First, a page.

What is a naartjie and where did it come from?
I thought I would take some time to educate my fellow Americans about the naartjie. Why? Because I'm a nerd and a dork and that is what I do best.
I served a mission in South Africa from 1996-1998. There they had these little oranges that were so much easier to peel - which made them so much more delightful to eat.
Before my mission, I had never seen them in the states. I asked a few missionaries about them and some said they had and said they were referred to as mandarin oranges, tangerines, or even clementines. The only mandarin oranges I knew about was those in the can and they were pretty much the same size as a peeled naartjie.
Even since I've been home I haven't seen them much. Maybe it's just because I don't look, or maybe they were not that popular in Utah.
A couple of years ago there appeared a new store in our local mall called Naartjie. It's a children's clothing store (Now, unfortunately bankrupt) and my wife was a big fan. I can't remember how she mangled her pronunciation of the name, but I corrected her and explained what a naartjie is.
Well, this Christmas, naartjies seem to be everywhere! Friends and family are giving them to us in boxes like they are a new invention and telling us how wonderful they are and easy to peel. So obviously I haven't been the only one that hasn't noticed them in the past right?
Well, last night my mom gave us a box of them and as my wife and sister in law were talking my wife referred to one as a naartjie. My sister in law had not heard the term obviously and wondered where that name came from. Since my wife considers most of the things I teach her as nerdy, unnecessary information to retain, she couldn't remember where she heard that name. I was watching a football game and so I wasn't there to expound my wisdom, but I did hear them ask my brother, who served a mission in Spain what the Spanish word for orange was. When he said naranja, I figured out what they were talking about. I remember thinking about that cognate when I first heard the word naartjie in South Africa. I did take 2 years of Spanish in Jr. High. I don't remember much, but for some odd reason I did remember the word for orange. That's when I dispersed my highly coveted knowledge of what a naartjie is.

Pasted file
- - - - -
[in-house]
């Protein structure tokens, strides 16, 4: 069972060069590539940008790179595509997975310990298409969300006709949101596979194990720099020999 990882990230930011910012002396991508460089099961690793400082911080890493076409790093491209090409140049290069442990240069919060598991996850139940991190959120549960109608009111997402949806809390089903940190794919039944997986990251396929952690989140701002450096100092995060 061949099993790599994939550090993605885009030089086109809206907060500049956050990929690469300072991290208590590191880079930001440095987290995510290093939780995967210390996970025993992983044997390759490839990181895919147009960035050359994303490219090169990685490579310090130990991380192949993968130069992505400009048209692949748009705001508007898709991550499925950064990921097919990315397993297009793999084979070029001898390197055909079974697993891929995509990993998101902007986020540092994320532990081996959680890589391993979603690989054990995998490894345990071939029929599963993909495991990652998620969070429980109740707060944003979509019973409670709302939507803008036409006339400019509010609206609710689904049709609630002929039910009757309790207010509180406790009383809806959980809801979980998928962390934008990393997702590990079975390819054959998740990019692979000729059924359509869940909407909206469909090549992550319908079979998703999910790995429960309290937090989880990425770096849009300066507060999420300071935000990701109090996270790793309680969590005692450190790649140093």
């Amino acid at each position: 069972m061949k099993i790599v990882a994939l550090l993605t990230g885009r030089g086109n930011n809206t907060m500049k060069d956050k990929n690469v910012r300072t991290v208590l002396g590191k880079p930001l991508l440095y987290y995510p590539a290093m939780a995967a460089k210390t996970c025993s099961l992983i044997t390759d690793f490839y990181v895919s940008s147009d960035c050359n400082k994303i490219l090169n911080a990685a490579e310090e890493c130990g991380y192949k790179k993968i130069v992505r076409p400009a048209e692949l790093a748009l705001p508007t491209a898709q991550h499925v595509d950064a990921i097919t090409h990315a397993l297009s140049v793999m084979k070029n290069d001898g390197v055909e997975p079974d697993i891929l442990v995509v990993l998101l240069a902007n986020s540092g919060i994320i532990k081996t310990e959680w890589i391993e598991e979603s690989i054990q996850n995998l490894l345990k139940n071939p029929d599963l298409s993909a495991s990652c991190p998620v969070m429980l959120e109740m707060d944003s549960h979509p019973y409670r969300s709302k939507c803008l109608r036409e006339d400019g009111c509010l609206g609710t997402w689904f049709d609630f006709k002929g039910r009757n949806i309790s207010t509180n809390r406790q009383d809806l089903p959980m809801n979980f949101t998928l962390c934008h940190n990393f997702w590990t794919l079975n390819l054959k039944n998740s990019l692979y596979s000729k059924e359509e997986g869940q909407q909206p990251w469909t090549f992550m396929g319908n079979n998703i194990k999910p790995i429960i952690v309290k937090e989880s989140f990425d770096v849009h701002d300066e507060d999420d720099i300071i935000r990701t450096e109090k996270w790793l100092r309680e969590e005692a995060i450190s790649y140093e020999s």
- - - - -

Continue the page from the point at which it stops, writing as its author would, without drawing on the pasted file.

And now you know.
But what I would like to know is, where did the word "Orange" come from?
See also: http://www.answers.com/topic/naartjie